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Going Past our Culture of Overwork


It is not exactly a secret that US citizens are overworked; and chances are, you are probably feeling a little bit exhausted right now. As a matter of fact, according to a recent Staples Advantage survey of over 2000 workers, more than half of the workforce in the United States (53% to be exact) is feeling burned out and overworked.

What’s worse, according to OSCD’s Better Life Index, compared to 35 other countries, the United States ranked 8th-worst, when it comes to work-life balance. The result of all of this is very simple – it is killing the workers and the economy.

The Culture of Overwork

The improvement of the working condition has been an ongoing process since the last century. 90 years ago, the Ford Motor Company became the first company in the US to adopt the 40-hour week for employees in its factories. The 40-hour workweek quickly became the norm in most developed countries around the world.

Education was, and still is, seen as a way out of this type of treadmill – the more successful employees worked fewer hours than the average worker did. Today, the workweek still officially lasts 40 hours, while the recent Gallup findings reveal that the actual number is closer to 47 hours – almost a day longer than it was 35 years ago.

The Effects of Overwork

There are numerous studies showing that overwork can and will lead to a wide range of medical problems. A study from the American Journal of Epidemiology revealed that people who work more than 50 hours a week score lower on vocabulary and IQ tests compared to people who work 40 hours a week.

The study has also has shown that overwork can negatively affect your sleep and consequently raise the risk of obesity, stroke, and diabetes. But there are also economic consequences as well. Overwork usually leads to employee disengagement, which, according to the “State of The American Workplace” survey, cost the United States anywhere between $450 and $550 billion every year.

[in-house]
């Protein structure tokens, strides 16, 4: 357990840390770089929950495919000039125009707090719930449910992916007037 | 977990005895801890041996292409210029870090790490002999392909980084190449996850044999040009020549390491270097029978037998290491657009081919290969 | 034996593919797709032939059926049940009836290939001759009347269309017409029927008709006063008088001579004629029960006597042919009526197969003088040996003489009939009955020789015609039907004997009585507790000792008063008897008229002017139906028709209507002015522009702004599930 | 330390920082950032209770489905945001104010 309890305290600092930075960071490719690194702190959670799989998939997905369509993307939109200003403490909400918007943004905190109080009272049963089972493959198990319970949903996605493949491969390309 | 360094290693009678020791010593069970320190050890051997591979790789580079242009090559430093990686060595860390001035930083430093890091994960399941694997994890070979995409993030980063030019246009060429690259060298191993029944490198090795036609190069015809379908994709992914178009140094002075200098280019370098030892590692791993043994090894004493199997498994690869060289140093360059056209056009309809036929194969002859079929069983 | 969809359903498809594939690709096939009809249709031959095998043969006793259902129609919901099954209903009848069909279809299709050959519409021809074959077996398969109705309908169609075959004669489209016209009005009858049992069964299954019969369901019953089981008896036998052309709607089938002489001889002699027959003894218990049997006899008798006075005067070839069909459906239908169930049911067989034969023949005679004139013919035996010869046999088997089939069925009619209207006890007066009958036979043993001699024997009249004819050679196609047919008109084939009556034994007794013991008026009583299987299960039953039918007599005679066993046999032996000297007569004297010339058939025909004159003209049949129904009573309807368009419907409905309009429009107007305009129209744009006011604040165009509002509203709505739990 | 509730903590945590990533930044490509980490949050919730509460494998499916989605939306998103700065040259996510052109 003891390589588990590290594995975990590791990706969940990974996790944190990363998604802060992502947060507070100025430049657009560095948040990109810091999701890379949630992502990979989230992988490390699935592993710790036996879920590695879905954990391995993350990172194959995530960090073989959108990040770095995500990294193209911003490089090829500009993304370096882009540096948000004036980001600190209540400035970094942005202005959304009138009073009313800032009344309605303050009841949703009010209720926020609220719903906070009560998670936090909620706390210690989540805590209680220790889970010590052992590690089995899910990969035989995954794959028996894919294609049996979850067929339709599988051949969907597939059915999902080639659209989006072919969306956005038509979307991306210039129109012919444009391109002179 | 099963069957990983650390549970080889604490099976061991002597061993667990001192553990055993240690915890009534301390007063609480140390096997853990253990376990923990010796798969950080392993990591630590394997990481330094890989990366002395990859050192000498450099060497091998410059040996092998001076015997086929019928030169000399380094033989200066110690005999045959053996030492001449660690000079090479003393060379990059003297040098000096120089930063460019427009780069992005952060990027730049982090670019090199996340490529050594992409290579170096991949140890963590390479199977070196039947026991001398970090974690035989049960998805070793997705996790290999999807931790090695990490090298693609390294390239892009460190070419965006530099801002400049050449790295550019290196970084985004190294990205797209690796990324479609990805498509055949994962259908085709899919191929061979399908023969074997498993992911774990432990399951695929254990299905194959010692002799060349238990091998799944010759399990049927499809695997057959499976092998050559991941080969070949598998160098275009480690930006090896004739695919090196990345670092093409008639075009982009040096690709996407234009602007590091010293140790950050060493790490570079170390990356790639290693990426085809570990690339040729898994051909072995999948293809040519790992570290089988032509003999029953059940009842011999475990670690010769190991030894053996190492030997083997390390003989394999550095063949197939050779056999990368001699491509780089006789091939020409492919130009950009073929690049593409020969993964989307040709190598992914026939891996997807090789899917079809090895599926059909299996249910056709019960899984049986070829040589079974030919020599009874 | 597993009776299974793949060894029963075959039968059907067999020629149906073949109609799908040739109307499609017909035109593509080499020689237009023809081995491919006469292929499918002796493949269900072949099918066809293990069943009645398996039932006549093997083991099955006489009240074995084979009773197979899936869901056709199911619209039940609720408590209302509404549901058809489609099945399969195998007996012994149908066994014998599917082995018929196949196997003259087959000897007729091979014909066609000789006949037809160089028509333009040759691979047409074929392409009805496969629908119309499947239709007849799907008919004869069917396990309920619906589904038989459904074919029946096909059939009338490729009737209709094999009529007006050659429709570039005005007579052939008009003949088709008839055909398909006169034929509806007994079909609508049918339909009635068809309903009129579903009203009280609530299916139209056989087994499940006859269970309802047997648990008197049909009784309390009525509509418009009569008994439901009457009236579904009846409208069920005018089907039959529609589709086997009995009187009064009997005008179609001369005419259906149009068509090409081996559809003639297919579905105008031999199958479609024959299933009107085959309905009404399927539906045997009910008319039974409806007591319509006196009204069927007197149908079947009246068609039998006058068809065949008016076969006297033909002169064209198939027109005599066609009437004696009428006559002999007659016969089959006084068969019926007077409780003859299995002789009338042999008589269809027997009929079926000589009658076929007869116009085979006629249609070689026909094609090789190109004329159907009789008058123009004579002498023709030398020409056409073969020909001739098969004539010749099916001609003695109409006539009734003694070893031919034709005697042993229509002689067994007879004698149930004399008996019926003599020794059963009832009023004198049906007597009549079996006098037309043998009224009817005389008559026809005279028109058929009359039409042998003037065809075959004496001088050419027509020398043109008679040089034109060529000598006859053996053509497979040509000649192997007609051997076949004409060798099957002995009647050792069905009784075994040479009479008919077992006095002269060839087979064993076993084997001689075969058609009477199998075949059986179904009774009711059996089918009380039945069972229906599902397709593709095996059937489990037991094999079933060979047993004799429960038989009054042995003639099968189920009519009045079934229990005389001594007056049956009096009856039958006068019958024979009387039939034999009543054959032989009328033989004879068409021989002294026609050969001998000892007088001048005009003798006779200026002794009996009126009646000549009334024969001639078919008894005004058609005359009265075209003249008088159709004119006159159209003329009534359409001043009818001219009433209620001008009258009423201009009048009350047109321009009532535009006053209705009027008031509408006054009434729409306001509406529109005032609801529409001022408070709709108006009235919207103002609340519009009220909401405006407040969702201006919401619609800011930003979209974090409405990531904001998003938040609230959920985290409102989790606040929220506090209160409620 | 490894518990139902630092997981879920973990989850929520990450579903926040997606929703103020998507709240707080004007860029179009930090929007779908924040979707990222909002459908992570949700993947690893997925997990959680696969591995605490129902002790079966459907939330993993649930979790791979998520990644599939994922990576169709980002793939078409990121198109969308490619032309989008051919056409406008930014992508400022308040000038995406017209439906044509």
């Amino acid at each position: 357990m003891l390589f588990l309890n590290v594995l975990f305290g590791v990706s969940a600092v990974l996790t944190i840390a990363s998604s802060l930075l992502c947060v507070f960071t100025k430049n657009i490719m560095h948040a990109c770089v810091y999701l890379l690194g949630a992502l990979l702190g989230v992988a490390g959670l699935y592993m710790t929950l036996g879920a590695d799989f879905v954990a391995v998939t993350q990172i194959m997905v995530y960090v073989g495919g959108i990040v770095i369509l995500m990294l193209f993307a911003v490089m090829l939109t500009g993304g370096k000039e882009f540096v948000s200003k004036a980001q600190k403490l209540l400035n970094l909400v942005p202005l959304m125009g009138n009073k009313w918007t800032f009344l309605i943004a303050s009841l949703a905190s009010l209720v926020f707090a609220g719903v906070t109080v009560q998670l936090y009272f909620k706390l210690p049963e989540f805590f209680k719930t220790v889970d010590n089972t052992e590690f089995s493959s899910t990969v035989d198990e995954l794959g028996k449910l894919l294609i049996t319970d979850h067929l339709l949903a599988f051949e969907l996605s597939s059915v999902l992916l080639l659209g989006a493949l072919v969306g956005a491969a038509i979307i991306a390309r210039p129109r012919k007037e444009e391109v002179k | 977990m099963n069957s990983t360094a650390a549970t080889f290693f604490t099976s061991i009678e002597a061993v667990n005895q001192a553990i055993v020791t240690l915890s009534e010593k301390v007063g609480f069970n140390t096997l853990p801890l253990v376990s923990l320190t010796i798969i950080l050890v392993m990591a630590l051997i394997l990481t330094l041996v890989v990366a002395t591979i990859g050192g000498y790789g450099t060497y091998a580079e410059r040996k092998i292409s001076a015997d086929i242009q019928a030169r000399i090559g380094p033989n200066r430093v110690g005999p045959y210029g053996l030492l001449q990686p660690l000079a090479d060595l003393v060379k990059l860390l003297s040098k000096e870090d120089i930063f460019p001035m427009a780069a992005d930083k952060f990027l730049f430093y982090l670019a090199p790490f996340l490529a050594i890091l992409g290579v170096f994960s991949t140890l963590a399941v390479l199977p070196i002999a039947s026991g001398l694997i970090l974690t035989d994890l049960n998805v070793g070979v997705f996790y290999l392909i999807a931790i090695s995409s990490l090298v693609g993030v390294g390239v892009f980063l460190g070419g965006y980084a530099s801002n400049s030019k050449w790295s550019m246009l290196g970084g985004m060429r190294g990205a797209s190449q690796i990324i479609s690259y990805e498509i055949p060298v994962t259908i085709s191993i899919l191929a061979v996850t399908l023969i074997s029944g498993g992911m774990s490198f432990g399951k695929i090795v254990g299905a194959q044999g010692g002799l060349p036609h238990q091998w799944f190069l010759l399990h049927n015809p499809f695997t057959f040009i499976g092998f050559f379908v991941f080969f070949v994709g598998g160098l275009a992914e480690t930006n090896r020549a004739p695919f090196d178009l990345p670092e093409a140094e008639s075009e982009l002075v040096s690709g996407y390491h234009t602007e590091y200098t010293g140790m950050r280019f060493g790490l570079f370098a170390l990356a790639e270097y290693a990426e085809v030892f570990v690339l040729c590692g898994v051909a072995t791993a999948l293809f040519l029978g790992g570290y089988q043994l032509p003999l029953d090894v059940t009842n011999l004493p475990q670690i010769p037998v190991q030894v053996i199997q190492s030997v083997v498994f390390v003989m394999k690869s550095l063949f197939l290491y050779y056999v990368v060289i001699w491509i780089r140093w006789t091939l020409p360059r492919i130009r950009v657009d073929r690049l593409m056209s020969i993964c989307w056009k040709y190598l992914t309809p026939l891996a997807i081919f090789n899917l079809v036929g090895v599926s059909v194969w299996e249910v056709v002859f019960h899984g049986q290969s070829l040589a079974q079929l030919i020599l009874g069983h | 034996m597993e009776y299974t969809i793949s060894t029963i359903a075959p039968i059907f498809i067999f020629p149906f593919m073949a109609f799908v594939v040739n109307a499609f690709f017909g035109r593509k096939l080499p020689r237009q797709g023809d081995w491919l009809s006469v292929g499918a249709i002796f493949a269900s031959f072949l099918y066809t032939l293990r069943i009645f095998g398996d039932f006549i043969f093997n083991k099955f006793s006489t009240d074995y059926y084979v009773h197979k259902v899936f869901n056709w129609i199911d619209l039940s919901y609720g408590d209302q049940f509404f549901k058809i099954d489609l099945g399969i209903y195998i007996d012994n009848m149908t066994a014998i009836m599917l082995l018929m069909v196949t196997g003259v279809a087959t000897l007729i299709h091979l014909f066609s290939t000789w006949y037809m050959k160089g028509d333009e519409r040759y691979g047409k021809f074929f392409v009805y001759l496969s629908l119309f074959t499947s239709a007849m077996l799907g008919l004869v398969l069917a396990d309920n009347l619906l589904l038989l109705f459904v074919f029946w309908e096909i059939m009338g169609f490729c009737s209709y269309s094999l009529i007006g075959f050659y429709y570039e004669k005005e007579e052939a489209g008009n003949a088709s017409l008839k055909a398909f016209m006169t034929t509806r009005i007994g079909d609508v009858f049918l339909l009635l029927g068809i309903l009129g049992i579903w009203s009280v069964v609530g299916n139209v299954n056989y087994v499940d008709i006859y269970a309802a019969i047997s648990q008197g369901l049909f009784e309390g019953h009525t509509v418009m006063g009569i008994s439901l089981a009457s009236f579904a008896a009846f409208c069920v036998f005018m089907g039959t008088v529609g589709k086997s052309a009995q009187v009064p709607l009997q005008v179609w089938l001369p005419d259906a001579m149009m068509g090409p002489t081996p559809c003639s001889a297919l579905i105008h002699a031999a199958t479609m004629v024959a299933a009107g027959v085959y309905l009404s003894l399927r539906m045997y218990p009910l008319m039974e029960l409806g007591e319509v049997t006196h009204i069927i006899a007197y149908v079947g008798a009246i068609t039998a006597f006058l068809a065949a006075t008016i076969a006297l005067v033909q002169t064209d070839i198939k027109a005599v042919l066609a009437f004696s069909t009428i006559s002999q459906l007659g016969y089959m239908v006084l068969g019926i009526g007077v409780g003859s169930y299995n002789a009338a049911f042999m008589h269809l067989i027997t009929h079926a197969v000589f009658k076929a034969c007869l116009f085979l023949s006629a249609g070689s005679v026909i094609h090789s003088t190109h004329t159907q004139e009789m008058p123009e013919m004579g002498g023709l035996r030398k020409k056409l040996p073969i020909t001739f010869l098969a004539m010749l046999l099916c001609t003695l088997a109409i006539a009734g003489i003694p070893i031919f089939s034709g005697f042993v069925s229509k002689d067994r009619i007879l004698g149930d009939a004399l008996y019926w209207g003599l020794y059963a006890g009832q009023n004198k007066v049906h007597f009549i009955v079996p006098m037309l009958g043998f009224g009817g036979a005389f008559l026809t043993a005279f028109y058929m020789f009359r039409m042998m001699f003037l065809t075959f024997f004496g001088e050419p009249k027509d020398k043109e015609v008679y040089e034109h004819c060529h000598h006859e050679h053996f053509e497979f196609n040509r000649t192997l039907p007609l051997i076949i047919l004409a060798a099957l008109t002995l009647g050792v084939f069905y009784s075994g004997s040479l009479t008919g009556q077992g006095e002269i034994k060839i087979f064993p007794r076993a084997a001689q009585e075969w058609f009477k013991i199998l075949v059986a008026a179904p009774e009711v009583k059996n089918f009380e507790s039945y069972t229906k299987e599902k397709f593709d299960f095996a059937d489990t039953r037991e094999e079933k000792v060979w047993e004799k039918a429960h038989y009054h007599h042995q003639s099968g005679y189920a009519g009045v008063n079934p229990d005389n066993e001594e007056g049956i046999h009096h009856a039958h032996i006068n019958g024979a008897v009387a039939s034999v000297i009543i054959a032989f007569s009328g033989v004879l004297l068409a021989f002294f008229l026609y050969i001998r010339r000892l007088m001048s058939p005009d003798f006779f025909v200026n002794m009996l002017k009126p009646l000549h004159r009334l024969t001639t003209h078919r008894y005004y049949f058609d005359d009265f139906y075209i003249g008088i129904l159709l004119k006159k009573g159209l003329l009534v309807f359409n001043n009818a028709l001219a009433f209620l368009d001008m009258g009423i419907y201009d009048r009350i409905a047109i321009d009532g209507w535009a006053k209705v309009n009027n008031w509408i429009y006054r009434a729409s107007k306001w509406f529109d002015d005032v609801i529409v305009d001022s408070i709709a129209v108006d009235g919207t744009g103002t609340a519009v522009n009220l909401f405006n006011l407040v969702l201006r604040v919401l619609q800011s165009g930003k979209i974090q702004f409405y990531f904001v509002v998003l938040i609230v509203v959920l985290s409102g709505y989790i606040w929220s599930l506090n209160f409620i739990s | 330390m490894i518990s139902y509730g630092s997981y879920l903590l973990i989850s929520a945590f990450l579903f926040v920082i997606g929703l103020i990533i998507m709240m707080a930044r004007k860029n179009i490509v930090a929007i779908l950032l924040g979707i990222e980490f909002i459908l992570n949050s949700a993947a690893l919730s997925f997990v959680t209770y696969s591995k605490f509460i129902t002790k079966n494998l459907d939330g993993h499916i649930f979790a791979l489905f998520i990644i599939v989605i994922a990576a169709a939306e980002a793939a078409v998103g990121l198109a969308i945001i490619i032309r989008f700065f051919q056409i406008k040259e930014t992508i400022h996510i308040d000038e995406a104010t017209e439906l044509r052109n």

Is it Really Worth it?

In most cases, people have been overworking for so long that most of them forgot what it’s like not to feel overwhelmed. For instance, Silicon Valley’s startups and Wall Street’s banks offer extreme examples of industries that notoriously engage in overwork.

These industries even promote overwork as a badge of honor. However, it seems that people in Silicon Valley often forget the fact that over 90% of startups fail in the first few years. So the question is simple – are all those long hours, including the personal sacrifices really worth it? However, employees sometimes work longer hours for a different reason.

Keeping Distractions at the Minimum

Unsurprisingly, technology can partially be blamed for overwork because, according to Think Money, employees waste more than 750 hours every year due to workplace distractions. What’s more, the majority of work interruptions involve social networks, instant and text messaging, and according to the Fast Company, 47% of employees work only for around 15 minutes without getting distracted.

The responsibility of dealing with workplace distractions mainly falls on the shoulders of the HR department. Making small changes to company policies can go a long way, for instance, managers could easily adjust employees’ workloads using an employee scheduling software to fit their personal work style.

Boosting Productivity and Reducing Overwork

While the distractions like online shopping, surfing the web and posting cute cat videos on Facebook are complete time wasters, “traditional” distractions, like the water cooler conversations and trips to the break room are not necessarily a bad thing.

A recent BambooHR study revealed that those traditional activities build workplace culture and boost productivity. These interactions also increase employees’ interactions with the higher-up management, and foster increased respect for the company leadership.  

When the engagement levels suffer – everything falls apart. But if the management lets their employees relax and interact, it translates into a much more positive culture which increases the efficiency and eliminates the long hours.

All of this doesn’t mean that you can never pull a long workday, people just have to stop doing it routinely. Based on all of the research we looked at, people can definitely put in a week or two of 60+ hours to resolve a crisis or catch up on their work after a long break. However, that is quite different from constant overwork.

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